...keep in mind the room has much more impact than the speaker...measuring a single speaker rather than both at the same time removes the interaction between the speakers and allows you to focus on the interaction between the speaker and the room.

 

Mike

 

But I want to measure what my ears are hearing in the listening position - with 2 spkrs going.  :)

 

Then I can tell what needs to be adjusted (via PEQ etc) to 'fix' the listening position.

 

Andy

 

 

Andy

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16 minutes ago, andyr said:

But I want to measure what my ears are hearing in the listening position - with 2 spkrs going.  :)

 

Then I can tell what needs to be adjusted (via PEQ etc) to 'fix' the listening position.

no problem - just jump to a different universe where the microphone can replicate the "ear/brain" transfer function.

 

In this universe you can reduce complexity and make reasonable adjustments in EQ that will be "perceived" as better by the ear by measuring room response 1 side at a time...

 

...are you familiar with the analysis concepts of "superposition" or "degrees of freedom" ?

 

Both are relevant:

  • Superposition is used lots in electronic engineering to analyse a circuit that has multiple voltage/current sources - you short circuit/ignore all but 1 voltage or current source, and analyse based on the single source. Proceed to the next voltage/current source and analyse. Repeat until all voltage/current sources have been analysed. Superimpose all results - that's the outcome - vastly easier to analyse individually and add the results than analysing all sources simultaneously 
  • degrees of freedom relate to the number of variables in a process - it's vastly harder to determine what's going on when >1 things are changing at once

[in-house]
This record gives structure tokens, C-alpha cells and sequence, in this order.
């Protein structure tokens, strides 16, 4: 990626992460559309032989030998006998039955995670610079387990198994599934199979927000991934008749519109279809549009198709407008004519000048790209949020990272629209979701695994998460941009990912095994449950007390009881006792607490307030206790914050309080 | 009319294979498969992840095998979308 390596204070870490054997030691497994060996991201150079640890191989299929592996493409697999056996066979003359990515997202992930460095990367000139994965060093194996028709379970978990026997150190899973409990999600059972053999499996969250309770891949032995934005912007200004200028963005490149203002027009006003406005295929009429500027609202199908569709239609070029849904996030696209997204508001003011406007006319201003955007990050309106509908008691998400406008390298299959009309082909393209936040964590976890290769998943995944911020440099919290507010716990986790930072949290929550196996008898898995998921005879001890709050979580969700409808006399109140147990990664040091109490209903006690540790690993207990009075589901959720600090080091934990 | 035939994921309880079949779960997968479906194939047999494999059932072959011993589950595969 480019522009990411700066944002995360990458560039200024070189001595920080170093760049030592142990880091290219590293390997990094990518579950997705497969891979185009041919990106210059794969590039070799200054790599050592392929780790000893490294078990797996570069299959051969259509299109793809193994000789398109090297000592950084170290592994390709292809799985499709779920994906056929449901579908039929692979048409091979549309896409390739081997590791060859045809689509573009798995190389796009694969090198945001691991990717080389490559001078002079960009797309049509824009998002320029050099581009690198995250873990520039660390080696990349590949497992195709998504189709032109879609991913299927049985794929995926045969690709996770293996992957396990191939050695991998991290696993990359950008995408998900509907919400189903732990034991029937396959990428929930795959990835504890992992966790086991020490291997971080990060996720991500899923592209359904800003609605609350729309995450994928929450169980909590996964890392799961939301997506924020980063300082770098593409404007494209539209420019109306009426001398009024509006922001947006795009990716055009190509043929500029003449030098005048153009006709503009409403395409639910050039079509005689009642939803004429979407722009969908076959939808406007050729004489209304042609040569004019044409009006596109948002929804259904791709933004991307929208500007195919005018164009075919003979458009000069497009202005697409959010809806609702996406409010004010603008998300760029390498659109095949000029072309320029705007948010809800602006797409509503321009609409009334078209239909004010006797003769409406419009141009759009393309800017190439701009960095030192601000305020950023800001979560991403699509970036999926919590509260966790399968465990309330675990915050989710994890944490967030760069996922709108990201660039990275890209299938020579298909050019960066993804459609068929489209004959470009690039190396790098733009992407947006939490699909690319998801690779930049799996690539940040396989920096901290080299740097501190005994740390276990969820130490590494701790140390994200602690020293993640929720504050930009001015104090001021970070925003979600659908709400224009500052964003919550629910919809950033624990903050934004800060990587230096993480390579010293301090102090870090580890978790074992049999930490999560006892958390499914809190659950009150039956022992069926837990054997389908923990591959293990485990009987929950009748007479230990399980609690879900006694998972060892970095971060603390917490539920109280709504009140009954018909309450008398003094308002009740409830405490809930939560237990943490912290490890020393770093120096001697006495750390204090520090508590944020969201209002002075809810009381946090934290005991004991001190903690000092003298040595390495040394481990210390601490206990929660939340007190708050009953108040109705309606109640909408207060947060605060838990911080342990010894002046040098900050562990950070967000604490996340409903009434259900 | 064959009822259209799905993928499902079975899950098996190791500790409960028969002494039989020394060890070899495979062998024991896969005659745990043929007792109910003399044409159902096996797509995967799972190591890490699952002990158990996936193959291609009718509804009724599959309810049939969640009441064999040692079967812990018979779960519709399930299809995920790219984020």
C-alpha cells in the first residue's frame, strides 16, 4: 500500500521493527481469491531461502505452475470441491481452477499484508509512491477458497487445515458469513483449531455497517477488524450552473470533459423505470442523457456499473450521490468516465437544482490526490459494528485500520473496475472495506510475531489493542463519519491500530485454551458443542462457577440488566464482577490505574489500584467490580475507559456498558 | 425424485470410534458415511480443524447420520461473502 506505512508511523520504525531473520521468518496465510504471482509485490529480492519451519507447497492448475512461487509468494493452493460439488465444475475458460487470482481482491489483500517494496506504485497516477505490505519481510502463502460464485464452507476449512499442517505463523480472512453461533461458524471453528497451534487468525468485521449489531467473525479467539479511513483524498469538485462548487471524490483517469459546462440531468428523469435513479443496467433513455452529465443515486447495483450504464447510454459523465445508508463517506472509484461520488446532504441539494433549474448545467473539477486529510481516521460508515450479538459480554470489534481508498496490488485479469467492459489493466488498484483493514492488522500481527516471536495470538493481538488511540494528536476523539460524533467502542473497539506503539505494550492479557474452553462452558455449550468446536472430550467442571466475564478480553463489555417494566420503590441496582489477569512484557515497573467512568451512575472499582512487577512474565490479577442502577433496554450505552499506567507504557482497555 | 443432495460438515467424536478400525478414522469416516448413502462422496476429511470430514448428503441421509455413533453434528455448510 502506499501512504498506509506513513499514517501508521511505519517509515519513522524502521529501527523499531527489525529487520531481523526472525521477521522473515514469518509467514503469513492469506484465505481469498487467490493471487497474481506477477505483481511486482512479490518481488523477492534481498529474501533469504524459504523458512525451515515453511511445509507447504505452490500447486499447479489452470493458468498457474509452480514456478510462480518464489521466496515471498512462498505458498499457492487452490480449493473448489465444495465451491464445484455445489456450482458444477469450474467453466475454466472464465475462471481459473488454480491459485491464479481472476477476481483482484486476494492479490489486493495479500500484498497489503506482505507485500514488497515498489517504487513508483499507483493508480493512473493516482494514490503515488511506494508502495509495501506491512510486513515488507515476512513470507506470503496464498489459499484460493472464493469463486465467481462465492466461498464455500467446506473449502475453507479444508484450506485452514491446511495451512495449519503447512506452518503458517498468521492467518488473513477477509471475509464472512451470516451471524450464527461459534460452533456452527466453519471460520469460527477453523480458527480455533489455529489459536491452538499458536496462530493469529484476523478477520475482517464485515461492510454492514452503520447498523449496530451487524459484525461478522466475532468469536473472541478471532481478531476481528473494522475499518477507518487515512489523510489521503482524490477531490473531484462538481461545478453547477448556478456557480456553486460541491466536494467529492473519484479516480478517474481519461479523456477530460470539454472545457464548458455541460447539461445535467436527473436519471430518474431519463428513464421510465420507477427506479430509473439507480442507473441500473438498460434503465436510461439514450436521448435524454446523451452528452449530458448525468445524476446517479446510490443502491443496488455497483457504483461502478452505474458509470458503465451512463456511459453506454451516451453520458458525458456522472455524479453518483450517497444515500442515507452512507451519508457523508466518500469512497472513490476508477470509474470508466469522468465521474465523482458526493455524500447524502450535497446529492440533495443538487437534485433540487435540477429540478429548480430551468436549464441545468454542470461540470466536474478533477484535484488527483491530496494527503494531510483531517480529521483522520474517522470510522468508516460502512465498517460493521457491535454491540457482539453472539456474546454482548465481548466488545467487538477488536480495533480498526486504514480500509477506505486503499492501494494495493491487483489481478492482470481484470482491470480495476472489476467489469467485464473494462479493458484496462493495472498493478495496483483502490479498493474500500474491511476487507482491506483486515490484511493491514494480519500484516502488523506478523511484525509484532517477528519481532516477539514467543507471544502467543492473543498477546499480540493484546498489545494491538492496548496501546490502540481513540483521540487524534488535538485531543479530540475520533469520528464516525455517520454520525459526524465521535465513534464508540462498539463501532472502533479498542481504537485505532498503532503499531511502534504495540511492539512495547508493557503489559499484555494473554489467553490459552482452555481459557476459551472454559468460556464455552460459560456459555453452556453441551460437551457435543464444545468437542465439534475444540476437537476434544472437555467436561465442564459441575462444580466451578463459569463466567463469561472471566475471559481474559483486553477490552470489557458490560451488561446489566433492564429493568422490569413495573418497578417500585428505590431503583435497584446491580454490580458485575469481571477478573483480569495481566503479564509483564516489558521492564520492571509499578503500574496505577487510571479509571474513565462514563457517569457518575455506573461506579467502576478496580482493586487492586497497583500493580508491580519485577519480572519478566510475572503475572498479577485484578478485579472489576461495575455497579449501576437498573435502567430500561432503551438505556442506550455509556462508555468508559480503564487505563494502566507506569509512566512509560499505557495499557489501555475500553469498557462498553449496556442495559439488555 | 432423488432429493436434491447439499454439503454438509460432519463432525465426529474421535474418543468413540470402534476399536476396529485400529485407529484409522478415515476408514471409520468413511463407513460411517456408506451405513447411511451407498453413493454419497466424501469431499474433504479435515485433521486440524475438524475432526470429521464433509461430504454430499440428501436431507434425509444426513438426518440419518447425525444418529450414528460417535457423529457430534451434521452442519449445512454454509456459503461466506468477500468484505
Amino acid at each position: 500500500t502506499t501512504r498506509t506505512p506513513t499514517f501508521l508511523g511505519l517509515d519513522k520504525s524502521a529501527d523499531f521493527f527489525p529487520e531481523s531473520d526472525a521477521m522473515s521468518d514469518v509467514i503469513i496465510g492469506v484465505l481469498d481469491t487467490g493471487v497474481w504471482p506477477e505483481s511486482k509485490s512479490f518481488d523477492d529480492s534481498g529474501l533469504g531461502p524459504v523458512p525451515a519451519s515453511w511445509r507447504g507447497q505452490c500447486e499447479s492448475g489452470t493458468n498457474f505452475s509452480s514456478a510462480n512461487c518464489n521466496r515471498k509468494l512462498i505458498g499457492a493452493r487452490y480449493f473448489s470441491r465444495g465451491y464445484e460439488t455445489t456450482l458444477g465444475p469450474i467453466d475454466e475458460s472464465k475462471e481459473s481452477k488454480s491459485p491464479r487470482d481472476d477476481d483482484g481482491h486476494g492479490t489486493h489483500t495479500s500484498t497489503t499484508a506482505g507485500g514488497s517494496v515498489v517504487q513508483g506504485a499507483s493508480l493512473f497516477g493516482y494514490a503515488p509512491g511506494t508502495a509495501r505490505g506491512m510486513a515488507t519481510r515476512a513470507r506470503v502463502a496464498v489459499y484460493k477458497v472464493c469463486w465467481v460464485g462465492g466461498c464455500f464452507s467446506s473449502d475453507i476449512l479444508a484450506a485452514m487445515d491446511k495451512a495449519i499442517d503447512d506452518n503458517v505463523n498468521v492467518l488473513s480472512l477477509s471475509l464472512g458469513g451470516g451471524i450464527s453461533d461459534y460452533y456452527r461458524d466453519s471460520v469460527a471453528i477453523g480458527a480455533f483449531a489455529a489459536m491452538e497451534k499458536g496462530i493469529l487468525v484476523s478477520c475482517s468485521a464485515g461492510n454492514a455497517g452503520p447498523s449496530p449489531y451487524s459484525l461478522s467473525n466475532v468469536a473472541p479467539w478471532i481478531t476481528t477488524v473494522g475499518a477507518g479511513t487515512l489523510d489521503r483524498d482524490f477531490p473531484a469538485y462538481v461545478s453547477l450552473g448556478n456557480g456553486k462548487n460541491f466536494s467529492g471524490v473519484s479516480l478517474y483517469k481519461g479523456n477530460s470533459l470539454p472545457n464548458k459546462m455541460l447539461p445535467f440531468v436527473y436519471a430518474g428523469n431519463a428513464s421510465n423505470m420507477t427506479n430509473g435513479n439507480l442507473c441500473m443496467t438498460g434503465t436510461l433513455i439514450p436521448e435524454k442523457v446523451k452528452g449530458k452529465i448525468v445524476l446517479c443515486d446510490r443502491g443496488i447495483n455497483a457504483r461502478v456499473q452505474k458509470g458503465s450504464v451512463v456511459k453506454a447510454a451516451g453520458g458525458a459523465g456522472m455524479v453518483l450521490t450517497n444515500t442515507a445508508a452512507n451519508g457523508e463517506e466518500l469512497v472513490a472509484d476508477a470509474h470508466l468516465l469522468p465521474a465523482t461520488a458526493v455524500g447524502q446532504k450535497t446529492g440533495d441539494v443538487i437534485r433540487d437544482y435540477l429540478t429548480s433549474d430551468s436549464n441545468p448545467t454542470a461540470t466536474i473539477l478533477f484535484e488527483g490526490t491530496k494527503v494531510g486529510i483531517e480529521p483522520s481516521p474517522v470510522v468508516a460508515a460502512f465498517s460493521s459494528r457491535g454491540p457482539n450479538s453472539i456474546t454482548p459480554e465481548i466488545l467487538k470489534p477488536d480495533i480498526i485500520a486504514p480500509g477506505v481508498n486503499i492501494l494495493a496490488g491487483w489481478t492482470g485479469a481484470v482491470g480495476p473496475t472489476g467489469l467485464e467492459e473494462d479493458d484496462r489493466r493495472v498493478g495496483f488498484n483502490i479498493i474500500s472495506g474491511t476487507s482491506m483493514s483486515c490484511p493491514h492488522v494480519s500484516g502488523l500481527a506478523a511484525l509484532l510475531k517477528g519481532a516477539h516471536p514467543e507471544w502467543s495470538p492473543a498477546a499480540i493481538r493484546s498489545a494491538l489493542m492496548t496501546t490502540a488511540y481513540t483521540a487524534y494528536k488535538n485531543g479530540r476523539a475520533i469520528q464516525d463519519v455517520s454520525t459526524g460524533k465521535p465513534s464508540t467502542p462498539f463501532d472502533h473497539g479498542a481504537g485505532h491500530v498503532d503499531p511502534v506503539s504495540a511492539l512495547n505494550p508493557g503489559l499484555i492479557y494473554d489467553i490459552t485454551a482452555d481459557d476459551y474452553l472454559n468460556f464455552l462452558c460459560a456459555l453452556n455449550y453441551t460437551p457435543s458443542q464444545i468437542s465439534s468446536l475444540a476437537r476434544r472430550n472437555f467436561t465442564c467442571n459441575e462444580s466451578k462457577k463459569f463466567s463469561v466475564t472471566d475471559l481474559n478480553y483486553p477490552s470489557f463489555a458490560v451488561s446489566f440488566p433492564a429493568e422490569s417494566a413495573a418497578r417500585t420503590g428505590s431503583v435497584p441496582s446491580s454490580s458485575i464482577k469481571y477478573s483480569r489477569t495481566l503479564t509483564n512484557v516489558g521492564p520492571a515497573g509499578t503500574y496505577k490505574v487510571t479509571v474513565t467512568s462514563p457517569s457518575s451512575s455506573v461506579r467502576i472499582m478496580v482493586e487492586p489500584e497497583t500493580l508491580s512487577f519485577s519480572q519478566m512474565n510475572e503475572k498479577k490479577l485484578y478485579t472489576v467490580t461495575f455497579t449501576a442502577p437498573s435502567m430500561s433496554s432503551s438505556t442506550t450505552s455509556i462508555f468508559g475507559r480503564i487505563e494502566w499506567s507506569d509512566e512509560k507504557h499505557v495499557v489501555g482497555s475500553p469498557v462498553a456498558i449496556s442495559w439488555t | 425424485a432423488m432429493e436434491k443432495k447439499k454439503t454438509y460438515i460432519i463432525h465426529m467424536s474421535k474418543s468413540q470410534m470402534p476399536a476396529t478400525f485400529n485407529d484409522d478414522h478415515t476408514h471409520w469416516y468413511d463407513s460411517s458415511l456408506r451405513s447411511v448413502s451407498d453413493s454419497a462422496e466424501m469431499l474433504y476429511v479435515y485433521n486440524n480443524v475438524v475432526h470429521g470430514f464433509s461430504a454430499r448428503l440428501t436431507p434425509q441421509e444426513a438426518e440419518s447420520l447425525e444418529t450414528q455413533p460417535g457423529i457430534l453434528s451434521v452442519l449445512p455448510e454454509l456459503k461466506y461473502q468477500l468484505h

1 hour ago, andyr said:

Then I can tell what needs to be adjusted (via PEQ etc) to 'fix' the listening position.

until the microphone/software replicates what the ear/brain interface "hears" - you won't

 

Mike

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Posted (edited)
On 30/12/2019 at 1:47 AM, haygeebaby said:

....I've managed to avoid the 40hz null. Can't sit in the center width wise. So I moved the chair 50cm to the right....

So far I've moved my listening spot forward slightly, to the right, and increased my ear height. All 3 help me avoid the standing waves.

But this means all my symmetrically placed acoustic panels are off compared to the new optimized seating position.

....We've opened up a can of worms!

 

Hello haygeebaby,

 

I'm afraid you are throwing out the baby with the bathwater here. It is no secret that a listening position mid-point between walls will be in a null at a certain bass frequency. However, for accurate stereo imaging you do need to be halfway between the sidewalls. Left-right symmetry is vital for helping you localize sound sources in the sound stage.

 

The much preferred solution, as already suggested, is to play with subwoofer locations and/or additional subwoofers. Even move the listening position -- while staying central.

 

The tail (bass) should not wag the dog (rest of the music).

 

Regards

Grant

Edited by Grant Slack

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Posted (edited)
12 hours ago, almikel said:

 

...are you familiar with the analysis concepts of "superposition" or "degrees of freedom" ?

 

Both are relevant:

  • Superposition is used lots in electronic engineering to analyse a circuit that has multiple voltage/current sources - you short circuit/ignore all but 1 voltage or current source, and analyse based on the single source. Proceed to the next voltage/current source and analyse. Repeat until all voltage/current sources have been analysed. Superimpose all results - that's the outcome - vastly easier to analyse individually and add the results than analysing all sources simultaneously 
  • degrees of freedom relate to the number of variables in a process - it's vastly harder to determine what's going on when >1 things are changing at once

Mike

 

 

A remarkably condescending comment, Mike.  As someone with:

a.  a 1st class Honours degree in Maths, plus

b.  2x postgraduate degrees in Applied Maths

 

... yes, I'm familiar with the concepts of 'Superposition' and 'degrees of freedom'!  xD

 

12 hours ago, almikel said:

 

no problem - just jump to a different universe where the microphone can replicate the "ear/brain" transfer function.